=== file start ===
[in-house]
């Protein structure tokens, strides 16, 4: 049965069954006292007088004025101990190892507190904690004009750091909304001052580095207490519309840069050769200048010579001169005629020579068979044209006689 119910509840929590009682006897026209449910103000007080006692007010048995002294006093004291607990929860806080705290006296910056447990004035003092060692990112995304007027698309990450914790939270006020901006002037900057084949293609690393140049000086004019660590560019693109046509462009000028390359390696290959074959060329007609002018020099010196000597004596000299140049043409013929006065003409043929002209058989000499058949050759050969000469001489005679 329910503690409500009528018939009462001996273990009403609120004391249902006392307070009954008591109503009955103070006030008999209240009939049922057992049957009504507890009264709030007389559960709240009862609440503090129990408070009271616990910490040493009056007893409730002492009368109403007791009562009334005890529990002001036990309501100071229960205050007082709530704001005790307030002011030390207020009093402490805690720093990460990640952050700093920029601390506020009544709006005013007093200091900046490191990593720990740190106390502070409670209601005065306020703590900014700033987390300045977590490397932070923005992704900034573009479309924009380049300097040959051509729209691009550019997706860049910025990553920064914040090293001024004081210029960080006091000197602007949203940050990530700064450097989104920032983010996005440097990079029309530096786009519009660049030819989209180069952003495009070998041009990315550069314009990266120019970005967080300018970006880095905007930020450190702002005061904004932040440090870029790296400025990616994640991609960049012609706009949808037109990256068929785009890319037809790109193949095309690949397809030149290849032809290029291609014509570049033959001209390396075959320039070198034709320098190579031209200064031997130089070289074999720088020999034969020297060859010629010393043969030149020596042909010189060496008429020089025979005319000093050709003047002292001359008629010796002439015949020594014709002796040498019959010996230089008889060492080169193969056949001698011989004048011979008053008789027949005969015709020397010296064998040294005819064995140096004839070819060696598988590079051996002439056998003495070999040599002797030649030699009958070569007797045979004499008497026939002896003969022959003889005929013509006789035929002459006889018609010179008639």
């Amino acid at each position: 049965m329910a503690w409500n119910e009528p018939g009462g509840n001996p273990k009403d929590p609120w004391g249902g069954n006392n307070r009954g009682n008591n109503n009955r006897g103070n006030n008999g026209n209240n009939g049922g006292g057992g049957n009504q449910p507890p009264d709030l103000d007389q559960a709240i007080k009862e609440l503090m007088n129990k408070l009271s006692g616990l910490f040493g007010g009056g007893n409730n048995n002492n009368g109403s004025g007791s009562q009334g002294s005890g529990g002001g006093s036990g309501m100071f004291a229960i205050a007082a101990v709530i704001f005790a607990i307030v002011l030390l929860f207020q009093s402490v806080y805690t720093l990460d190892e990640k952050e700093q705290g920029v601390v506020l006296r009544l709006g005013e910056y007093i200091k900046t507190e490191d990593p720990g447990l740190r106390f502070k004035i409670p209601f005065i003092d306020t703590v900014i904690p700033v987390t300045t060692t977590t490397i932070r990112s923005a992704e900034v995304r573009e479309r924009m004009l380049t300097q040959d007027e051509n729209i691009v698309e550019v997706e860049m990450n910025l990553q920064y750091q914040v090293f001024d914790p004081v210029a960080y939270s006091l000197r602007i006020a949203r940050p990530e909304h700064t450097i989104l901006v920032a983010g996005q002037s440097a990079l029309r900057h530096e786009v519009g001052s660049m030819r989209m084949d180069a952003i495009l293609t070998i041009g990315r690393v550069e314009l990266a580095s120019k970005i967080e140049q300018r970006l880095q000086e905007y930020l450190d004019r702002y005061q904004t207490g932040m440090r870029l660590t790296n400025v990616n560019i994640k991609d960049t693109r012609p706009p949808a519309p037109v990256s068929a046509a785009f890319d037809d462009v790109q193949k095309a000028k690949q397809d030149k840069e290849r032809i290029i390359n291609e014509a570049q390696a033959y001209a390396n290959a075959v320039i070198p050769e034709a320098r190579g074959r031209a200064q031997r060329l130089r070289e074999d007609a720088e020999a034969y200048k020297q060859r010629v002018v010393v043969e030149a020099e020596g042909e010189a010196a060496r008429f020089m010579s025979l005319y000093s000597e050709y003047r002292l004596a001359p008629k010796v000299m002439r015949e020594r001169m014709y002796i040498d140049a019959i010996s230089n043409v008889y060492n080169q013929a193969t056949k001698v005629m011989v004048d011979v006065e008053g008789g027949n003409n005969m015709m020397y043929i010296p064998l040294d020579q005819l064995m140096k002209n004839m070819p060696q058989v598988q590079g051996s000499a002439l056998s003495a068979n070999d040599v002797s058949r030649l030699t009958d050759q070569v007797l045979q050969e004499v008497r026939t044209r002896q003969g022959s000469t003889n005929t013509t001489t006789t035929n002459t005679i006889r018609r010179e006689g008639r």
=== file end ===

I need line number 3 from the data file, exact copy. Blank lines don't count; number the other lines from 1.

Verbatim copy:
């Amino acid at each position: 049965m329910a503690w409500n119910e009528p018939g009462g509840n001996p273990k009403d929590p609120w004391g249902g069954n006392n307070r009954g009682n008591n109503n009955r006897g103070n006030n008999g026209n209240n009939g049922g006292g057992g049957n009504q449910p507890p009264d709030l103000d007389q559960a709240i007080k009862e609440l503090m007088n129990k408070l009271s006692g616990l910490f040493g007010g009056g007893n409730n048995n002492n009368g109403s004025g007791s009562q009334g002294s005890g529990g002001g006093s036990g309501m100071f004291a229960i205050a007082a101990v709530i704001f005790a607990i307030v002011l030390l929860f207020q009093s402490v806080y805690t720093l990460d190892e990640k952050e700093q705290g920029v601390v506020l006296r009544l709006g005013e910056y007093i200091k900046t507190e490191d990593p720990g447990l740190r106390f502070k004035i409670p209601f005065i003092d306020t703590v900014i904690p700033v987390t300045t060692t977590t490397i932070r990112s923005a992704e900034v995304r573009e479309r924009m004009l380049t300097q040959d007027e051509n729209i691009v698309e550019v997706e860049m990450n910025l990553q920064y750091q914040v090293f001024d914790p004081v210029a960080y939270s006091l000197r602007i006020a949203r940050p990530e909304h700064t450097i989104l901006v920032a983010g996005q002037s440097a990079l029309r900057h530096e786009v519009g001052s660049m030819r989209m084949d180069a952003i495009l293609t070998i041009g990315r690393v550069e314009l990266a580095s120019k970005i967080e140049q300018r970006l880095q000086e905007y930020l450190d004019r702002y005061q904004t207490g932040m440090r870029l660590t790296n400025v990616n560019i994640k991609d960049t693109r012609p706009p949808a519309p037109v990256s068929a046509a785009f890319d037809d462009v790109q193949k095309a000028k690949q397809d030149k840069e290849r032809i290029i390359n291609e014509a570049q390696a033959y001209a390396n290959a075959v320039i070198p050769e034709a320098r190579g074959r031209a200064q031997r060329l130089r070289e074999d007609a720088e020999a034969y200048k020297q060859r010629v002018v010393v043969e030149a020099e020596g042909e010189a010196a060496r008429f020089m010579s025979l005319y000093s000597e050709y003047r002292l004596a001359p008629k010796v000299m002439r015949e020594r001169m014709y002796i040498d140049a019959i010996s230089n043409v008889y060492n080169q013929a193969t056949k001698v005629m011989v004048d011979v006065e008053g008789g027949n003409n005969m015709m020397y043929i010296p064998l040294d020579q005819l064995m140096k002209n004839m070819p060696q058989v598988q590079g051996s000499a002439l056998s003495a068979n070999d040599v002797s058949r030649l030699t009958d050759q070569v007797l045979q050969e004499v008497r026939t044209r002896q003969g022959s000469t003889n005929t013509t001489t006789t035929n002459t005679i006889r018609r010179e006689g008639r």